This pre-core indicator and its threshold values are yet to be commonly agreed in HELCOM. The indictor is included as a test indicator for the purposes of the 'State of the Baltic Sea' report 2018, and the results are to be considered as intermediate.
This pre-core indicator evaluates cyanobacterial surface accumulations and cyanobacteria biomass during summer (20th June – 31st August) and covers the assessment period 2011-2015. Currently data is not available for 2016 and thus the indicator evaluation period is only from 2011 to 2015.
Of the 10 assessed open-sea sub-basins, good status was not achieved in any sub-basin based on the cyanobacterial bloom index (CyaBl biomass achieving the defined threshold value, which reflects good conditions). The sub-basins causing greatest concern in the assessment period 2011-2015 were the Northern Baltic Proper and the Gulf of Riga. The sub-basins closest to achieving the threshold value were the Arkona Basin, Bornholm Basin, Eastern Gotland Basin and Western Gotland Basin.
Key message figure 1. Status assessment results for the evaluation of the indicator 'Cyanobacterial Bloom Index'. The assessment is carried out using Scale 4 HELCOM assessment units (defined in the HELCOM Monitoring and Assessment Strategy Annex 4). See Results section below for details. Click here to access interactive maps at the HELCOM Map and Data Service: Cyanobacterial bloom.
The indicator is operational in the following open sea assessment units: The Bothnian Sea, Gulf of Finland, Northern Baltic Proper, Gulf of Riga, Western Gotland Basin, Eastern Gotland Basin, Bornholm Basin, Gdansk Basin, Arkona Basin and the Bay of Mecklenburg. The indicator in its current form is not relevant in the Kattegat, Great Belt, the Sound, Kiel Bay, The Quark or in the Bothnian Bay. The indicator is not applicable in the Åland Sea.
The indicator describes the symptoms of eutrophication in the open sea areas, caused by nutrient enrichment. Phosphorus load in a dominantly nitrogen-limited environment is considered the main anthropogenic pressure affecting the indicator since many cyanobacteria are capable of fixing their own nitrogen from the atmosphere. Human populations, as well as anthropogenic activities such as agriculture and industry, contribute the majority of nutrient inputs to the Baltic Sea. Eutrophication is driven by a surplus of the nutrients nitrogen and phosphorus in the sea. Nutrient over-enrichment causes elevated levels of algal and plant growth, resulting in increased turbidity, oxygen depletion, changes in species composition and nuisance blooms of algae (HELCOM, 2013). The indicator also reflects potential changes in the phytoplankton community as cyanobacteria commonly dominate the community during a bloom. These are related to the changes in nutrient composition and climate, and have direct impact on sea-use and ecosystem service. Extensive cyanobacterial blooms have a potentially negative impact on the biodiversity of marine ecosystems as well as on its socio-economic value.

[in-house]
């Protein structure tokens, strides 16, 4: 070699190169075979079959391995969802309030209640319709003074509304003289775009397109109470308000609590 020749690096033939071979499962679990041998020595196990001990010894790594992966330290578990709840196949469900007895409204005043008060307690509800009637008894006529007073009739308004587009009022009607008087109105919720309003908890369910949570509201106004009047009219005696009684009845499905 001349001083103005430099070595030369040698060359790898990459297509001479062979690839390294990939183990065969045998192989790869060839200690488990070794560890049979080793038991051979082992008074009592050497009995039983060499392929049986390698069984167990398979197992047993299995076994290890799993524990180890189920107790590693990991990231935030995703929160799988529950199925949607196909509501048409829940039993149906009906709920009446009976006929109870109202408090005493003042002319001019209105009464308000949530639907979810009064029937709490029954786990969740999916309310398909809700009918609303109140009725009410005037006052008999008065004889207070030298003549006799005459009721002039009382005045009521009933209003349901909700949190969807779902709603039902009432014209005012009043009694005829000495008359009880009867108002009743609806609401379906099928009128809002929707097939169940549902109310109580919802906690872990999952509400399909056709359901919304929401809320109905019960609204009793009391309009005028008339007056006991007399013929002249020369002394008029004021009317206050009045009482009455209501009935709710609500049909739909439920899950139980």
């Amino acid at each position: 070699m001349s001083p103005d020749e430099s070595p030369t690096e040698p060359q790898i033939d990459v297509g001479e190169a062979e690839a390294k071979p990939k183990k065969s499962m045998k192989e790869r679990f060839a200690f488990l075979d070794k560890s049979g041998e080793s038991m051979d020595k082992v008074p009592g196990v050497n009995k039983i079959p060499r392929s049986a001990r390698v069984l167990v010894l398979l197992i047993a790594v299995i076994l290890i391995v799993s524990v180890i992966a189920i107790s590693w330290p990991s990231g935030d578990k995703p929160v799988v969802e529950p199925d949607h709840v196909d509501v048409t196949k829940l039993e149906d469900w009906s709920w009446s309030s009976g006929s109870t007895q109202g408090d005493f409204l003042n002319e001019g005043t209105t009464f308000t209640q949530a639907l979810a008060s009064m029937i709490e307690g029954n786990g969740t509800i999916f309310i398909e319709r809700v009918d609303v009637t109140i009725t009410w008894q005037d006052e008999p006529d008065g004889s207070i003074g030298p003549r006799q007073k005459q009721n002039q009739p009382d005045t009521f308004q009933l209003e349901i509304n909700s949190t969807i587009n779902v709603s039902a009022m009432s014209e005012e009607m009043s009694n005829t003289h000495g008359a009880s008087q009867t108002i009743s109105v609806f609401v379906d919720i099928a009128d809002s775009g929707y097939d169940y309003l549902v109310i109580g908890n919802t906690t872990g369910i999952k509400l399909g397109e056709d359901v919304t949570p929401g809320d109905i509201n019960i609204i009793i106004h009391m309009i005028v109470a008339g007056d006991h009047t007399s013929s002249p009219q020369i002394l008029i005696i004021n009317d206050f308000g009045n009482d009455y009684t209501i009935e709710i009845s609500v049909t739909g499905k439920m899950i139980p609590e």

D5 Human-induced eutrophication
D5C3 The number, spatial extent and duration of harmful algal bloom events are not at levels that indicate adverse effects of nutrient enrichment
D1C6 The condition of the habitat type, including its biotic and abiotic
structure and its functions (e.g. its typical species composition and their
relative abundance, absence of particularly sensitive or fragile species or
species providing a key function, size structure of species), is not adversely
affected due to anthropogenic pressures.
HELCOM (2018). Cyanobacteria bloom index. HELCOM pre-core indicator report. Online. [Date Viewed], [Web link].
Cyanobacterial bloom index HELCOM pre-core indicator 2018 (pdf)